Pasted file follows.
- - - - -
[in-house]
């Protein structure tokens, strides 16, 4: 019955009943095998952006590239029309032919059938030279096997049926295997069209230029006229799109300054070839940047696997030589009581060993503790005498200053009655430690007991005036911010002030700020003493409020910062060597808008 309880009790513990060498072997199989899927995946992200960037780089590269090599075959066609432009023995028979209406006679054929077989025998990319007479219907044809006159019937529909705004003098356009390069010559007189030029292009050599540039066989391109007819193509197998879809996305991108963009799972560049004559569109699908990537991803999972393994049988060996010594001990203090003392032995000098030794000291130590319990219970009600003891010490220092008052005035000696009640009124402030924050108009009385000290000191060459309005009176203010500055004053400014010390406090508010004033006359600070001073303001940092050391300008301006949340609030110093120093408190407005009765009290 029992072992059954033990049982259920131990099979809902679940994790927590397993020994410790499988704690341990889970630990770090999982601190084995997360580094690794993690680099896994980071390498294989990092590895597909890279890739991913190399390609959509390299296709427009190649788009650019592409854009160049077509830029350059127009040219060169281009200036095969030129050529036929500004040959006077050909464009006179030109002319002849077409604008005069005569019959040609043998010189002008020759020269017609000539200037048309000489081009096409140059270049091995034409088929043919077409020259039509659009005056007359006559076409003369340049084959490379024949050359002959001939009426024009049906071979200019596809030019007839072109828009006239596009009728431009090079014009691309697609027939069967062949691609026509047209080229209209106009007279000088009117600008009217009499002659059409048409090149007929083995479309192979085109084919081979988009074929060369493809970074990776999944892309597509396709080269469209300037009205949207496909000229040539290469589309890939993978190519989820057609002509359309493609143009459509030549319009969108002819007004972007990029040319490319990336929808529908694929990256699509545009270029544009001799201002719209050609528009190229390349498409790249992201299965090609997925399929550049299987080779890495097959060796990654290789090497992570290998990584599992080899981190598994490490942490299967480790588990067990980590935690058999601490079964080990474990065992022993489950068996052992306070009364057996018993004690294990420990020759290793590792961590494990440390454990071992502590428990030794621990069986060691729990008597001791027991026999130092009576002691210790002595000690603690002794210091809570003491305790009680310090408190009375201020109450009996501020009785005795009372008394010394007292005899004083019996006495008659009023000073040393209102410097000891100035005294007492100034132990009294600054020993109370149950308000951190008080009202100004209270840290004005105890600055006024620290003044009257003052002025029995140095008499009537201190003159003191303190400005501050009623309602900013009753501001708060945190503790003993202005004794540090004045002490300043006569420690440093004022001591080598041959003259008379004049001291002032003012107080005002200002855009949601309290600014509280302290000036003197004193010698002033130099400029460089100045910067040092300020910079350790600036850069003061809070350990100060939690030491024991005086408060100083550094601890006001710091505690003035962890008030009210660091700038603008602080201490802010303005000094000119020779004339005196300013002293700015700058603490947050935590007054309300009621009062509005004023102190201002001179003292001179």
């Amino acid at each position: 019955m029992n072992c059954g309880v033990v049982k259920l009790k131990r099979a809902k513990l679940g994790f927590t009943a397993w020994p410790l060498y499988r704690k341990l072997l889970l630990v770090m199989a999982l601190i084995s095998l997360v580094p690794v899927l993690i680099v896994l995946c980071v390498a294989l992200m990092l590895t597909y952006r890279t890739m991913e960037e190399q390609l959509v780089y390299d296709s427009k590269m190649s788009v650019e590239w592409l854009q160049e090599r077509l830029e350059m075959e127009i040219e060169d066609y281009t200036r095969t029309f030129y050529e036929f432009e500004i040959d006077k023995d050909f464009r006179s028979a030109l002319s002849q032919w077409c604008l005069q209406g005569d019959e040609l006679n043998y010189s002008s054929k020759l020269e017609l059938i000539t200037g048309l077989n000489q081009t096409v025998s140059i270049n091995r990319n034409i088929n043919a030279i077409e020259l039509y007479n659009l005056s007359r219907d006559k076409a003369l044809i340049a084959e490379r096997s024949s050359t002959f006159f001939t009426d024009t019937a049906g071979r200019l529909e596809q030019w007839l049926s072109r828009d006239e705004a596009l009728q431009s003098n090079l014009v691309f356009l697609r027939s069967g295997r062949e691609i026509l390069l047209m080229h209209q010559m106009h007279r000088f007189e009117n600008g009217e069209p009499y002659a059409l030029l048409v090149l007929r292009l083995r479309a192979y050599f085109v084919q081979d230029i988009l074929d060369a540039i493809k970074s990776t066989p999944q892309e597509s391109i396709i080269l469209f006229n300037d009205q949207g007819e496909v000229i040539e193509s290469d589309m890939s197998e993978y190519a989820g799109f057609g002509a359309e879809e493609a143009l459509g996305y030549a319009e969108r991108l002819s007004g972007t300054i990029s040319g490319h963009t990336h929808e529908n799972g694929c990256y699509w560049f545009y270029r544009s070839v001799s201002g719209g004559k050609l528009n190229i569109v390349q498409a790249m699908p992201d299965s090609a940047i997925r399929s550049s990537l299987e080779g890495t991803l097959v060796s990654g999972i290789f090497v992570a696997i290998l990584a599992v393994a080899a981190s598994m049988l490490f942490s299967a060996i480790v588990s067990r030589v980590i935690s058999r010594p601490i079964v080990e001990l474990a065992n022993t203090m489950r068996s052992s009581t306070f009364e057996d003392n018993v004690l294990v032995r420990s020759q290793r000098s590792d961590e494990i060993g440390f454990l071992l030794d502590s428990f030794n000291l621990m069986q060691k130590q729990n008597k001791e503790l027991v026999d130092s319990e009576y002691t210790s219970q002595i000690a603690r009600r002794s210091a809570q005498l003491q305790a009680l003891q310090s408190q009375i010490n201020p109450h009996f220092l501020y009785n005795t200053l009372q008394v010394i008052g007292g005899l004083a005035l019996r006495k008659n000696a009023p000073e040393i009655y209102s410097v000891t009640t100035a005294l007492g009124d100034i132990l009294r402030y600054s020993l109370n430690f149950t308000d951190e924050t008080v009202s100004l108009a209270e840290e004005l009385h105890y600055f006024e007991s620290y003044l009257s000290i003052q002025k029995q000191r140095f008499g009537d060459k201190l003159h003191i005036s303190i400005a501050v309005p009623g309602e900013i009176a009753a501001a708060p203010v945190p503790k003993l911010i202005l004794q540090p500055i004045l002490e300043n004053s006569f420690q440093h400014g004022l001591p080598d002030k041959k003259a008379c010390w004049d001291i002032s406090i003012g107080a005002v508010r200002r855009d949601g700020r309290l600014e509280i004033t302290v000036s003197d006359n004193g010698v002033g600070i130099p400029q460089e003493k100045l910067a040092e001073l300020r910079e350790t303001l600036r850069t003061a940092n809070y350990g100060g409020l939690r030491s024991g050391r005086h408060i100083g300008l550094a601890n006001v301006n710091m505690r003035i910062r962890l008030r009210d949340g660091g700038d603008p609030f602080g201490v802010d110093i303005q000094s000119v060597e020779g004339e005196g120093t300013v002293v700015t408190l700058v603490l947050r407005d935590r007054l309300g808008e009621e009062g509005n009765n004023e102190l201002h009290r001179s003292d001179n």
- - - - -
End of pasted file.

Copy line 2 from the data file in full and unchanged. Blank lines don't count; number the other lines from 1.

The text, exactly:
């Protein structure tokens, strides 16, 4: 019955009943095998952006590239029309032919059938030279096997049926295997069209230029006229799109300054070839940047696997030589009581060993503790005498200053009655430690007991005036911010002030700020003493409020910062060597808008 309880009790513990060498072997199989899927995946992200960037780089590269090599075959066609432009023995028979209406006679054929077989025998990319007479219907044809006159019937529909705004003098356009390069010559007189030029292009050599540039066989391109007819193509197998879809996305991108963009799972560049004559569109699908990537991803999972393994049988060996010594001990203090003392032995000098030794000291130590319990219970009600003891010490220092008052005035000696009640009124402030924050108009009385000290000191060459309005009176203010500055004053400014010390406090508010004033006359600070001073303001940092050391300008301006949340609030110093120093408190407005009765009290 029992072992059954033990049982259920131990099979809902679940994790927590397993020994410790499988704690341990889970630990770090999982601190084995997360580094690794993690680099896994980071390498294989990092590895597909890279890739991913190399390609959509390299296709427009190649788009650019592409854009160049077509830029350059127009040219060169281009200036095969030129050529036929500004040959006077050909464009006179030109002319002849077409604008005069005569019959040609043998010189002008020759020269017609000539200037048309000489081009096409140059270049091995034409088929043919077409020259039509659009005056007359006559076409003369340049084959490379024949050359002959001939009426024009049906071979200019596809030019007839072109828009006239596009009728431009090079014009691309697609027939069967062949691609026509047209080229209209106009007279000088009117600008009217009499002659059409048409090149007929083995479309192979085109084919081979988009074929060369493809970074990776999944892309597509396709080269469209300037009205949207496909000229040539290469589309890939993978190519989820057609002509359309493609143009459509030549319009969108002819007004972007990029040319490319990336929808529908694929990256699509545009270029544009001799201002719209050609528009190229390349498409790249992201299965090609997925399929550049299987080779890495097959060796990654290789090497992570290998990584599992080899981190598994490490942490299967480790588990067990980590935690058999601490079964080990474990065992022993489950068996052992306070009364057996018993004690294990420990020759290793590792961590494990440390454990071992502590428990030794621990069986060691729990008597001791027991026999130092009576002691210790002595000690603690002794210091809570003491305790009680310090408190009375201020109450009996501020009785005795009372008394010394007292005899004083019996006495008659009023000073040393209102410097000891100035005294007492100034132990009294600054020993109370149950308000951190008080009202100004209270840290004005105890600055006024620290003044009257003052002025029995140095008499009537201190003159003191303190400005501050009623309602900013009753501001708060945190503790003993202005004794540090004045002490300043006569420690440093004022001591080598041959003259008379004049001291002032003012107080005002200002855009949601309290600014509280302290000036003197004193010698002033130099400029460089100045910067040092300020910079350790600036850069003061809070350990100060939690030491024991005086408060100083550094601890006001710091505690003035962890008030009210660091700038603008602080201490802010303005000094000119020779004339005196300013002293700015700058603490947050935590007054309300009621009062509005004023102190201002001179003292001179």